Ihaveaspergers Active Member

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    Many people say that "meltdowns are emotional outbursts that happen when children (or adults) are overwhelmed by feelings and they come out in inappropriate ways."
    How would physical exercise make one better at expressing emotions?
     
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  13. Bolletje

    Bolletje Overly complicated potato V.I.P Member

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    Oh, I have a plethora. Aspergers, bipolar disorder, generalized anxiety disorder with panic attacks and some fun specific phobias ;)
     
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  14. Sherlock77

    Sherlock77 Well-Known Member V.I.P Member

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    I've never heard of the term cognitive rigidity before but...

    I don't go to a gym, maybe I should... :rolleyes:

    I do go for daily walks, have never clocked how far I walk per day but some days it's lots, but just getting into fresh air helps me! For me it's also for photography, for many it's also for a dog walk, but I think that getting out every day (as people are able to) is a good thing for the soul... Even if it's just yourself and a walk around the block, or to a nearby park, etc...
     
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  15. Aspychata

    Aspychata Serenity waves, beachy vibes

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    When l run, it's me and the machine. Not people. It's me and my body. What l do is my business not anybody else's. l have an extreme amount of busybodies in my life so l run to deal with that. Nobody will respect my right to live my life alone.
     
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  16. Moonhart44

    Moonhart44 Well-Known Member V.I.P Member

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    I dont feel that exercises helps me with my frustration. i think if anything my diet and how much i sleep effects me more, in terms of agitation
     
  17. Au Naturel

    Au Naturel Au Naturel

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    Exercise helps most people with mental health as well as physical health. "Most people" also means "not all people." "Helps" means it is not necessarily a cure and the degree to which it help can vary from a little to a lot.

    There is always an exception. Michael Phelps used swimming as a method of avoiding his depression while he broke world records. I still suspect he'd have been in worse mental shape if he were a couch potato.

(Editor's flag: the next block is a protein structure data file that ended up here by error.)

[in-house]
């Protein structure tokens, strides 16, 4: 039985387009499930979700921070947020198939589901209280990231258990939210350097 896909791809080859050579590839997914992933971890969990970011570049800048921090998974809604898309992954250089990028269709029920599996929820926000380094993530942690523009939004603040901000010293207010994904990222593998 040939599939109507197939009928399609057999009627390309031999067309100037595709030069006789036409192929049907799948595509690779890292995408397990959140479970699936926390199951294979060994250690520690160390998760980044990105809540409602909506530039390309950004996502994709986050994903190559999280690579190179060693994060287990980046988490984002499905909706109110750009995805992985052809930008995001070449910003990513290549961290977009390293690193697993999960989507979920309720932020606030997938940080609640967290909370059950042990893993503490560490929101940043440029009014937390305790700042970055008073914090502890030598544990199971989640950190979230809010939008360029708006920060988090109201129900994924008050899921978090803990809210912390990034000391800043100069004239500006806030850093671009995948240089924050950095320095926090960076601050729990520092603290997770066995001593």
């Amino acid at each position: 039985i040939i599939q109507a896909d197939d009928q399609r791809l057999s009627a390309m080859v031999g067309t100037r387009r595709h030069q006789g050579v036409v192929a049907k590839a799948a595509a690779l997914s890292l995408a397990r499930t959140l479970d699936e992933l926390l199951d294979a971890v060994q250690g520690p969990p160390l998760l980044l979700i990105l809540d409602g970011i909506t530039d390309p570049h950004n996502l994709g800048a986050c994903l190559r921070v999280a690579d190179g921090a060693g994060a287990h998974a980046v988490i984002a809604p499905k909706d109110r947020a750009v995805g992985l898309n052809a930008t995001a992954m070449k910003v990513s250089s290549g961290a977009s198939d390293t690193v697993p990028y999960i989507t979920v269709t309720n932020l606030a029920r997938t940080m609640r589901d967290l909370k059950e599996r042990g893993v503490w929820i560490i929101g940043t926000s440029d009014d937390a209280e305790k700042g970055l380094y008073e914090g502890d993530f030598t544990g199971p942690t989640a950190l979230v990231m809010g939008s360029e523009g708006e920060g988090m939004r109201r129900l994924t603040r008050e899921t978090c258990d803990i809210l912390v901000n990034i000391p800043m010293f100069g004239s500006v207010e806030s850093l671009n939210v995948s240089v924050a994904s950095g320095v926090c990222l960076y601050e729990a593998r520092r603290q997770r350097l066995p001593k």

Cardiovascular exercise helps to better oxygenate the brain. The number of famous intellectuals for whom a long walk is their best problem-solving time is long. There's also the matter of the body cranking out endorphins during exercise. If you really push it hard and long enough there's also runner's high.

    Consistent exercise over time enhances your circulatory fitness and - unless you increase your food intake substantially - will cause you to reduce your percentage of body fat. Exercise helps your body utilize insulin better and even if insulin is lacking, contracting muscles can still burn glucose. If your blood sugar is off, nothing is right. (My own experience is that several hours of demanding walking also cuts my appetite.) I figure anything that keeps my blood pressure low, my blood sugar steady, and my breathing easy has to be good. Good physical health is better for your state of mind than poor physical health.

    A lot of people get competitive about their exercise. There's a huge amount of satisfaction to be had from getting as far as you did, especially if you got a little farther than last time.

    My exercise of choice is hiking. Personally, I never push myself to the limit because if I do I don't enjoy the trip. (I am noncompetitive.) I stop along the way to take photos, admire the scenery, have a picnic, and take a nap. I like to encounter wildlife along the way, so I try to move quietly. I check out the tiny things in addition to the grand things. There is something very healing about realizing how tiny and irrelevant one is compared to the wild. A bit of humility. How nature is neither a friend nor a foe but rather completely indifferent to me.

    I love being solo. All alone, miles from anywhere, I can lose those clothes. (My own bit of eccentricity.) I am truly on my own and it is my own efforts that keep me safe. That's quite satisfying all by itself. Other's prefer random encounters with other hikers. To each, their own.
     
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  18. AspieOtaku

    AspieOtaku Leader of the otaku legion!

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    Pokemon Go and Jurassic World Alive, enough said.
     
  19. SusanLR

    SusanLR Well-Known Member V.I.P Member

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    I would call cognitive rigidity the inability to change one's thoughts on something or to let go of
    anger and other emotional thoughts and feelings.
    In that instance, excercise does not help me either.
    People say I never get over something. My answer is "I know."

    Getting outdoors to do gardening, walking, and I used to go for a bike ride, helped the secondary
    diagnosis' of anxiety disorder and depression.
    Physical disability has severely lessened my ability to walk. I miss that a lot.

    Mentally challenging study and reading interesting articles help my negative thinking.
    Meditation is a great escape, but temporary.
    Puzzles and games are good for those who are not able to do more active exercises.
     
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  20. Progster

    Progster Gone sideways to the sun V.I.P Member

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    No, not really, but I can see how it might help if the cognitive rigidity is linked to anxiety or stress levels, because exercise does help with that. It really depends on what the source of the rigidity is - if it comes from an inherent need for order, then it probably won't. If it comes from stresses due to one's environment, then it might help, as excercise, apart from releasing dopamines to give you a high, takes you away from that environment and can distract you from your problems.